Suppose that this is a kind of physical law -- a law of alteration that holds of all things that have contrary states (and degrees). Then apply the generalization to the problem case: Being alive/ being dead.
Something now dead must have been once alive. It comes to be dead from having been alive.
Something now alive must have been once dead. It comes to be alive from having been dead.
Here, "being alive" must be read as "being in an in-the-body state". "Being dead" cannot mean "ceasing to exist." Instead it must mean" being in an out-of-the-body state."

Subsidiary argument: It was admitted that there are souls. Admit also that souls cannot be created from nothing. Then if souls do not recycle, then there will come a time when nothing will be alive.

[In fact, if -- as the Greeks thought -- matter and perhaps essences have always exists and never had a beginning, then an infinite amount of time has already passed. Yet we still see beings that are alive. Hence, souls (=life principles) must be recycling from "in-the-body" to "out-of-the-body" states. This is a reincarnation view. Steady state supply of souls. No new souls infused.]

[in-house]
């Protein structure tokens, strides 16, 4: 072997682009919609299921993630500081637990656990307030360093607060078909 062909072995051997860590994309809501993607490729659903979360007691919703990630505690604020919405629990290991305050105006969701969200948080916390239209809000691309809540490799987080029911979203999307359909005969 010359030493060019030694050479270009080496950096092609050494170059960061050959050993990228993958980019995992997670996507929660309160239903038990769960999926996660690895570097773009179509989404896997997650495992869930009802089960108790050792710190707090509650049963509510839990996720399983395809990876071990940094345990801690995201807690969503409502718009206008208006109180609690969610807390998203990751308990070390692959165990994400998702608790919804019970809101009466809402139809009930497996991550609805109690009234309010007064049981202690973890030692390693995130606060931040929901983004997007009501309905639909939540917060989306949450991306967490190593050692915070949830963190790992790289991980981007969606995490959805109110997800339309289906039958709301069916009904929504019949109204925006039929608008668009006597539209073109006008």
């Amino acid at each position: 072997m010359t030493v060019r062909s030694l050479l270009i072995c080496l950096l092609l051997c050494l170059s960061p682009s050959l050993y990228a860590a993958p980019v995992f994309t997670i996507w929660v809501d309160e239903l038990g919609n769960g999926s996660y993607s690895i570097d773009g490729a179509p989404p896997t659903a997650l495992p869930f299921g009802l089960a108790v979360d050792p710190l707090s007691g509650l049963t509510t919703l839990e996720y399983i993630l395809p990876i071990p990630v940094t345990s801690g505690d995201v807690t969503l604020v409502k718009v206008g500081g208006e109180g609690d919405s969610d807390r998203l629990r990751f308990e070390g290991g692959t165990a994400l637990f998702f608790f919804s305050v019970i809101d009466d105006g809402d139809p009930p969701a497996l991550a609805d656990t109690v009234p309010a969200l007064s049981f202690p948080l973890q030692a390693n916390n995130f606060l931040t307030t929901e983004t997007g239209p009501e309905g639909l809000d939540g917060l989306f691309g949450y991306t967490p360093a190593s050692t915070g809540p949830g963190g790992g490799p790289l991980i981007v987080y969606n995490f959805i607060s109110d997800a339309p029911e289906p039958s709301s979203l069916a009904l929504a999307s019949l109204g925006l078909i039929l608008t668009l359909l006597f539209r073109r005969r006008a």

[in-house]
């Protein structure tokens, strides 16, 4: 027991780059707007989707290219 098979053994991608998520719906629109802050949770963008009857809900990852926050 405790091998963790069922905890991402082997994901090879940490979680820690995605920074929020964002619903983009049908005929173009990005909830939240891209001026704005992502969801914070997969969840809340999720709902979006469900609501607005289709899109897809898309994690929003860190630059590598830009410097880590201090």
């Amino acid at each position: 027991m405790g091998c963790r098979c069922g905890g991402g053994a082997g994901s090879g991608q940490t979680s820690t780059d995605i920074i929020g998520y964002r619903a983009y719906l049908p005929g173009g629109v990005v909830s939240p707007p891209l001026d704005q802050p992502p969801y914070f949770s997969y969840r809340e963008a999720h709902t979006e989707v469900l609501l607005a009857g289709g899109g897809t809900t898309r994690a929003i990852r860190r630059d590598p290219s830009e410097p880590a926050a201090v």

1) Suppose the principle isnít universal in physical matter. That is, the induction is
2) Even if this alternation holds for all physical objects, if the soul is not physical then
        how know that the laws applies to non-physical entities.
3) Even if argument works, it doesnít prove intelligence persists after death.
Second Argument of the Phaedo: Recollection